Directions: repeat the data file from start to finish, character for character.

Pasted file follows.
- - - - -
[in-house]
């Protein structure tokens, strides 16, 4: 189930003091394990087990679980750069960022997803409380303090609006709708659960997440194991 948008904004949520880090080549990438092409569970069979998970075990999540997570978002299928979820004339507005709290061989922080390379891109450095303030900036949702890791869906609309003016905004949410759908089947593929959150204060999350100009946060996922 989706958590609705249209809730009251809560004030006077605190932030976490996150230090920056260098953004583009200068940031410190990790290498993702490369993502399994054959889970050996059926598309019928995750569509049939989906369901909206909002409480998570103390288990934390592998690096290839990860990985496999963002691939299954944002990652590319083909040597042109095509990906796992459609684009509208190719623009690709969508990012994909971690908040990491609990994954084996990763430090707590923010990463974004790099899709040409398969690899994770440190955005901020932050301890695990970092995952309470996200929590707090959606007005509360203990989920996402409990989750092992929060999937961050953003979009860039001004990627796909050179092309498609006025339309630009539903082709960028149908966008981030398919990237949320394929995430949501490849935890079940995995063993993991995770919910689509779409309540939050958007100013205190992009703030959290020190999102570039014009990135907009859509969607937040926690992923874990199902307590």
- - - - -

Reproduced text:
[in-house]
């Protein structure tokens, strides 16, 4: 189930003091394990087990679980750069960022997803409380303090609006709708659960997440194991 948008904004949520880090080549990438092409569970069979998970075990999540997570978002299928979820004339507005709290061989922080390379891109450095303030900036949702890791869906609309003016905004949410759908089947593929959150204060999350100009946060996922 989706958590609705249209809730009251809560004030006077605190932030976490996150230090920056260098953004583009200068940031410190990790290498993702490369993502399994054959889970050996059926598309019928995750569509049939989906369901909206909002409480998570103390288990934390592998690096290839990860990985496999963002691939299954944002990652590319083909040597042109095509990906796992459609684009509208190719623009690709969508990012994909971690908040990491609990994954084996990763430090707590923010990463974004790099899709040409398969690899994770440190955005901020932050301890695990970092995952309470996200929590707090959606007005509360203990989920996402409990989750092992929060999937961050953003979009860039001004990627796909050179092309498609006025339309630009539903082709960028149908966008981030398919990237949320394929995430949501490849935890079940995995063993993991995770919910689509779409309540939050958007100013205190992009703030959290020190999102570039014009990135907009859509969607937040926690992923874990199902307590």